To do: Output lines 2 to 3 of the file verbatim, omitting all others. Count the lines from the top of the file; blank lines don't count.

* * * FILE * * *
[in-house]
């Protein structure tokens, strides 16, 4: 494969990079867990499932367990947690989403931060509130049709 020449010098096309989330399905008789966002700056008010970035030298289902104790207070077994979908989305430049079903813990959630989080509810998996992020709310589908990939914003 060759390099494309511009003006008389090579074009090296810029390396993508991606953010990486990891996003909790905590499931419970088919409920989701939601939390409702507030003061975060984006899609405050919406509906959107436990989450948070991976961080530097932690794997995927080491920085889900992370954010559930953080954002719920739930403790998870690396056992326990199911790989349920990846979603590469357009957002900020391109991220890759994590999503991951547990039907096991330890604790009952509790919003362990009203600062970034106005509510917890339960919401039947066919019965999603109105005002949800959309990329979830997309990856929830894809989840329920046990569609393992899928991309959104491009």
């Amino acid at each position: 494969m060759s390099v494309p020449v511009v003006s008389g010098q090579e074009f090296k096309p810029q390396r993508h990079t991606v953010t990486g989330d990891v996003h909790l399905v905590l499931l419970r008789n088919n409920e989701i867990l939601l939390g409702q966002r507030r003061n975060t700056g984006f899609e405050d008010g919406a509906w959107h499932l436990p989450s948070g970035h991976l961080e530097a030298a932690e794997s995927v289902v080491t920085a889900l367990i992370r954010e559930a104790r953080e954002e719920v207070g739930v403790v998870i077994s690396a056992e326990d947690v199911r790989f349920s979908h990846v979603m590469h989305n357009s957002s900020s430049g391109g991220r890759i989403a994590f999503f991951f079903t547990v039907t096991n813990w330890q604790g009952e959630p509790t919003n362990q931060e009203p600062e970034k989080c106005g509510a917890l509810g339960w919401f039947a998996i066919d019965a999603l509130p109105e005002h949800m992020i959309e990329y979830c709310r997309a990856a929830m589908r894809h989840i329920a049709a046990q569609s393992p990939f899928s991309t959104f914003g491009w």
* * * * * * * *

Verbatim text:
């Protein structure tokens, strides 16, 4: 494969990079867990499932367990947690989403931060509130049709 020449010098096309989330399905008789966002700056008010970035030298289902104790207070077994979908989305430049079903813990959630989080509810998996992020709310589908990939914003 060759390099494309511009003006008389090579074009090296810029390396993508991606953010990486990891996003909790905590499931419970088919409920989701939601939390409702507030003061975060984006899609405050919406509906959107436990989450948070991976961080530097932690794997995927080491920085889900992370954010559930953080954002719920739930403790998870690396056992326990199911790989349920990846979603590469357009957002900020391109991220890759994590999503991951547990039907096991330890604790009952509790919003362990009203600062970034106005509510917890339960919401039947066919019965999603109105005002949800959309990329979830997309990856929830894809989840329920046990569609393992899928991309959104491009």
């Amino acid at each position: 494969m060759s390099v494309p020449v511009v003006s008389g010098q090579e074009f090296k096309p810029q390396r993508h990079t991606v953010t990486g989330d990891v996003h909790l399905v905590l499931l419970r008789n088919n409920e989701i867990l939601l939390g409702q966002r507030r003061n975060t700056g984006f899609e405050d008010g919406a509906w959107h499932l436990p989450s948070g970035h991976l961080e530097a030298a932690e794997s995927v289902v080491t920085a889900l367990i992370r954010e559930a104790r953080e954002e719920v207070g739930v403790v998870i077994s690396a056992e326990d947690v199911r790989f349920s979908h990846v979603m590469h989305n357009s957002s900020s430049g391109g991220r890759i989403a994590f999503f991951f079903t547990v039907t096991n813990w330890q604790g009952e959630p509790t919003n362990q931060e009203p600062e970034k989080c106005g509510a917890l509810g339960w919401f039947a998996i066919d019965a999603l509130p109105e005002h949800m992020i959309e990329y979830c709310r997309a990856a929830m589908r894809h989840i329920a049709a046990q569609s393992p990939f899928s991309t959104f914003g491009w």